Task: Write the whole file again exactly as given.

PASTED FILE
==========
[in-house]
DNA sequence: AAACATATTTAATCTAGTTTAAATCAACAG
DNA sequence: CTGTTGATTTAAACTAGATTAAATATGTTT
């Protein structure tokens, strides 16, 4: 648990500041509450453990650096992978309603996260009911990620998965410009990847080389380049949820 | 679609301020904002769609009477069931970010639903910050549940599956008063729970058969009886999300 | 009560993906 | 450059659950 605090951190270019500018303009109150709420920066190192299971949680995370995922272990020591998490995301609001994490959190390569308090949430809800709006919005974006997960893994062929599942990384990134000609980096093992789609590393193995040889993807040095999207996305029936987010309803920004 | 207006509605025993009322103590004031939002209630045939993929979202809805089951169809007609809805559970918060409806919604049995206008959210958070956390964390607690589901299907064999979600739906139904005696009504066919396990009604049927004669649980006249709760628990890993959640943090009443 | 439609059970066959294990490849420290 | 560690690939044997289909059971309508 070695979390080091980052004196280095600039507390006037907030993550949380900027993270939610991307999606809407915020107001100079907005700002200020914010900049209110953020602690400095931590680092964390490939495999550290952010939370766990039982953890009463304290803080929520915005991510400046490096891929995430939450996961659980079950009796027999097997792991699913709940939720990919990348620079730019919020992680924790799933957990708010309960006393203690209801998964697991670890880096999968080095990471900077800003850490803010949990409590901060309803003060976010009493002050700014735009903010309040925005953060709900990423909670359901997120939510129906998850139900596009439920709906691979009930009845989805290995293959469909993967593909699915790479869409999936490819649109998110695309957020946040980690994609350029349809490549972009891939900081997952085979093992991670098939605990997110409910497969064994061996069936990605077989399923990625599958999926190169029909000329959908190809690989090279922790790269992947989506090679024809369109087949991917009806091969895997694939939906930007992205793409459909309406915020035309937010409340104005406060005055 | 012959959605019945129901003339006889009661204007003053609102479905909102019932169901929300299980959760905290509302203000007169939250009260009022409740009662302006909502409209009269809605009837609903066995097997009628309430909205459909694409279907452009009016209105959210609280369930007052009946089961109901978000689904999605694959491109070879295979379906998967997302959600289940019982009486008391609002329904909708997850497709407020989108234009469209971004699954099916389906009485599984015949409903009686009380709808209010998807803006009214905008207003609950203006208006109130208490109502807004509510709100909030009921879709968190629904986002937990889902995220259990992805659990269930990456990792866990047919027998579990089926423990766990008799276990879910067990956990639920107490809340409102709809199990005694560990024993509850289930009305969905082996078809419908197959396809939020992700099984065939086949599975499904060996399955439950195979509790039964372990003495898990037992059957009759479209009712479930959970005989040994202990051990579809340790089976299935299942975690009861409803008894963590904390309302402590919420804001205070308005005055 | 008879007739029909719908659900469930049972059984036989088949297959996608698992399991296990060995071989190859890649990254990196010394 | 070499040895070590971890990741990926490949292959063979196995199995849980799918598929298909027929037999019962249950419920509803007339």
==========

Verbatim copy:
[in-house]
DNA sequence: AAACATATTTAATCTAGTTTAAATCAACAG
DNA sequence: CTGTTGATTTAAACTAGATTAAATATGTTT
């Protein structure tokens, strides 16, 4: 648990500041509450453990650096992978309603996260009911990620998965410009990847080389380049949820 | 679609301020904002769609009477069931970010639903910050549940599956008063729970058969009886999300 | 009560993906 | 450059659950 605090951190270019500018303009109150709420920066190192299971949680995370995922272990020591998490995301609001994490959190390569308090949430809800709006919005974006997960893994062929599942990384990134000609980096093992789609590393193995040889993807040095999207996305029936987010309803920004 | 207006509605025993009322103590004031939002209630045939993929979202809805089951169809007609809805559970918060409806919604049995206008959210958070956390964390607690589901299907064999979600739906139904005696009504066919396990009604049927004669649980006249709760628990890993959640943090009443 | 439609059970066959294990490849420290 | 560690690939044997289909059971309508 070695979390080091980052004196280095600039507390006037907030993550949380900027993270939610991307999606809407915020107001100079907005700002200020914010900049209110953020602690400095931590680092964390490939495999550290952010939370766990039982953890009463304290803080929520915005991510400046490096891929995430939450996961659980079950009796027999097997792991699913709940939720990919990348620079730019919020992680924790799933957990708010309960006393203690209801998964697991670890880096999968080095990471900077800003850490803010949990409590901060309803003060976010009493002050700014735009903010309040925005953060709900990423909670359901997120939510129906998850139900596009439920709906691979009930009845989805290995293959469909993967593909699915790479869409999936490819649109998110695309957020946040980690994609350029349809490549972009891939900081997952085979093992991670098939605990997110409910497969064994061996069936990605077989399923990625599958999926190169029909000329959908190809690989090279922790790269992947989506090679024809369109087949991917009806091969895997694939939906930007992205793409459909309406915020035309937010409340104005406060005055 | 012959959605019945129901003339006889009661204007003053609102479905909102019932169901929300299980959760905290509302203000007169939250009260009022409740009662302006909502409209009269809605009837609903066995097997009628309430909205459909694409279907452009009016209105959210609280369930007052009946089961109901978000689904999605694959491109070879295979379906998967997302959600289940019982009486008391609002329904909708997850497709407020989108234009469209971004699954099916389906009485599984015949409903009686009380709808209010998807803006009214905008207003609950203006208006109130208490109502807004509510709100909030009921879709968190629904986002937990889902995220259990992805659990269930990456990792866990047919027998579990089926423990766990008799276990879910067990956990639920107490809340409102709809199990005694560990024993509850289930009305969905082996078809419908197959396809939020992700099984065939086949599975499904060996399955439950195979509790039964372990003495898990037992059957009759479209009712479930959970005989040994202990051990579809340790089976299935299942975690009861409803008894963590904390309302402590919420804001205070308005005055 | 008879007739029909719908659900469930049972059984036989088949297959996608698992399991296990060995071989190859890649990254990196010394 | 070499040895070590971890990741990926490949292959063979196995199995849980799918598929298909027929037999019962249950419920509803007339």